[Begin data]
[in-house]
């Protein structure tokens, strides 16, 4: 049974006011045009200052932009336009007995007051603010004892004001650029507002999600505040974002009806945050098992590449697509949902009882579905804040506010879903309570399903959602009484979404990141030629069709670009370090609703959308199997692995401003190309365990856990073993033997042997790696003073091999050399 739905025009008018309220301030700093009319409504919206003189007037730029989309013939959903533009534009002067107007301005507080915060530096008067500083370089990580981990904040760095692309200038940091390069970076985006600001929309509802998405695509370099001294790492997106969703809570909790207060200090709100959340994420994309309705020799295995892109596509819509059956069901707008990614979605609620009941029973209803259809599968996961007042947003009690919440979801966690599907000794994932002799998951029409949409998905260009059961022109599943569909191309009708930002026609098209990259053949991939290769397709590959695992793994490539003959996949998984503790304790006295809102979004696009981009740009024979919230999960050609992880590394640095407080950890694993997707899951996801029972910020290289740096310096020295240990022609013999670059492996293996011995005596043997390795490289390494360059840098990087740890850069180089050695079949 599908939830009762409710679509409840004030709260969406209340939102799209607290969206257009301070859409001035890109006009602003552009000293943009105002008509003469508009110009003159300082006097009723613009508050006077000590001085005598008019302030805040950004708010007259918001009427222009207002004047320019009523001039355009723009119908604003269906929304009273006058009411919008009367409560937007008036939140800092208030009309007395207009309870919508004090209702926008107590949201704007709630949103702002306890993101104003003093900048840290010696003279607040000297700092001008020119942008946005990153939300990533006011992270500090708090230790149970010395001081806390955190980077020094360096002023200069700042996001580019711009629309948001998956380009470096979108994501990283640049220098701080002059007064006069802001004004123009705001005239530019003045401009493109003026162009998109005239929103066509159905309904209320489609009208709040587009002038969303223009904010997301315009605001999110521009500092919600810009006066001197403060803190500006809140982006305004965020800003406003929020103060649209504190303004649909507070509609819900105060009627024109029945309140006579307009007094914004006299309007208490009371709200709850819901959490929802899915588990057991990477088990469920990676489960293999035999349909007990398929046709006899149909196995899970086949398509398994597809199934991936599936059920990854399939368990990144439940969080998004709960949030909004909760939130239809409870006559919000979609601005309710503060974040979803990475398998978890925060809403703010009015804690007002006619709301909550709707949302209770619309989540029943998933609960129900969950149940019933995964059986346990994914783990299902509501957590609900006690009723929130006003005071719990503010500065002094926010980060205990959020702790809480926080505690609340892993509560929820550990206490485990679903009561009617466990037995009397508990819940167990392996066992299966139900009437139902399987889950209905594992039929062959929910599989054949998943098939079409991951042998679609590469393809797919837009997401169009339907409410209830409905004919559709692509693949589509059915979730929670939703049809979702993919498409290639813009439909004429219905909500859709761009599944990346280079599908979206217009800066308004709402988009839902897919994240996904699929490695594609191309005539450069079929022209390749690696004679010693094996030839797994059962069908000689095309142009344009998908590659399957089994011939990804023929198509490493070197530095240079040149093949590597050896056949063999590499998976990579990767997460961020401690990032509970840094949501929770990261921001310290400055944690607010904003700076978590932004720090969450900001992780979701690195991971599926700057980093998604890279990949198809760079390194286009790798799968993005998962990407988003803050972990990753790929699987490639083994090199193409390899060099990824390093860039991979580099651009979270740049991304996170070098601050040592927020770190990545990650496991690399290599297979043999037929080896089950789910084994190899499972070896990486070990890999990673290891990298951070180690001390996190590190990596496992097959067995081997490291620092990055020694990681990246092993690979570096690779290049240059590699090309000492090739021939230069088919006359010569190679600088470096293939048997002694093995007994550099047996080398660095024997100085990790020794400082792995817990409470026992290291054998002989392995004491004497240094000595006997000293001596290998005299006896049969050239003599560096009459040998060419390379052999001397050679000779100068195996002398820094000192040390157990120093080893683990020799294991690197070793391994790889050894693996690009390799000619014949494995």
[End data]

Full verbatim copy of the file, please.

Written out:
[in-house]
């Protein structure tokens, strides 16, 4: 049974006011045009200052932009336009007995007051603010004892004001650029507002999600505040974002009806945050098992590449697509949902009882579905804040506010879903309570399903959602009484979404990141030629069709670009370090609703959308199997692995401003190309365990856990073993033997042997790696003073091999050399 739905025009008018309220301030700093009319409504919206003189007037730029989309013939959903533009534009002067107007301005507080915060530096008067500083370089990580981990904040760095692309200038940091390069970076985006600001929309509802998405695509370099001294790492997106969703809570909790207060200090709100959340994420994309309705020799295995892109596509819509059956069901707008990614979605609620009941029973209803259809599968996961007042947003009690919440979801966690599907000794994932002799998951029409949409998905260009059961022109599943569909191309009708930002026609098209990259053949991939290769397709590959695992793994490539003959996949998984503790304790006295809102979004696009981009740009024979919230999960050609992880590394640095407080950890694993997707899951996801029972910020290289740096310096020295240990022609013999670059492996293996011995005596043997390795490289390494360059840098990087740890850069180089050695079949 599908939830009762409710679509409840004030709260969406209340939102799209607290969206257009301070859409001035890109006009602003552009000293943009105002008509003469508009110009003159300082006097009723613009508050006077000590001085005598008019302030805040950004708010007259918001009427222009207002004047320019009523001039355009723009119908604003269906929304009273006058009411919008009367409560937007008036939140800092208030009309007395207009309870919508004090209702926008107590949201704007709630949103702002306890993101104003003093900048840290010696003279607040000297700092001008020119942008946005990153939300990533006011992270500090708090230790149970010395001081806390955190980077020094360096002023200069700042996001580019711009629309948001998956380009470096979108994501990283640049220098701080002059007064006069802001004004123009705001005239530019003045401009493109003026162009998109005239929103066509159905309904209320489609009208709040587009002038969303223009904010997301315009605001999110521009500092919600810009006066001197403060803190500006809140982006305004965020800003406003929020103060649209504190303004649909507070509609819900105060009627024109029945309140006579307009007094914004006299309007208490009371709200709850819901959490929802899915588990057991990477088990469920990676489960293999035999349909007990398929046709006899149909196995899970086949398509398994597809199934991936599936059920990854399939368990990144439940969080998004709960949030909004909760939130239809409870006559919000979609601005309710503060974040979803990475398998978890925060809403703010009015804690007002006619709301909550709707949302209770619309989540029943998933609960129900969950149940019933995964059986346990994914783990299902509501957590609900006690009723929130006003005071719990503010500065002094926010980060205990959020702790809480926080505690609340892993509560929820550990206490485990679903009561009617466990037995009397508990819940167990392996066992299966139900009437139902399987889950209905594992039929062959929910599989054949998943098939079409991951042998679609590469393809797919837009997401169009339907409410209830409905004919559709692509693949589509059915979730929670939703049809979702993919498409290639813009439909004429219905909500859709761009599944990346280079599908979206217009800066308004709402988009839902897919994240996904699929490695594609191309005539450069079929022209390749690696004679010693094996030839797994059962069908000689095309142009344009998908590659399957089994011939990804023929198509490493070197530095240079040149093949590597050896056949063999590499998976990579990767997460961020401690990032509970840094949501929770990261921001310290400055944690607010904003700076978590932004720090969450900001992780979701690195991971599926700057980093998604890279990949198809760079390194286009790798799968993005998962990407988003803050972990990753790929699987490639083994090199193409390899060099990824390093860039991979580099651009979270740049991304996170070098601050040592927020770190990545990650496991690399290599297979043999037929080896089950789910084994190899499972070896990486070990890999990673290891990298951070180690001390996190590190990596496992097959067995081997490291620092990055020694990681990246092993690979570096690779290049240059590699090309000492090739021939230069088919006359010569190679600088470096293939048997002694093995007994550099047996080398660095024997100085990790020794400082792995817990409470026992290291054998002989392995004491004497240094000595006997000293001596290998005299006896049969050239003599560096009459040998060419390379052999001397050679000779100068195996002398820094000192040390157990120093080893683990020799294991690197070793391994790889050894693996690009390799000619014949494995």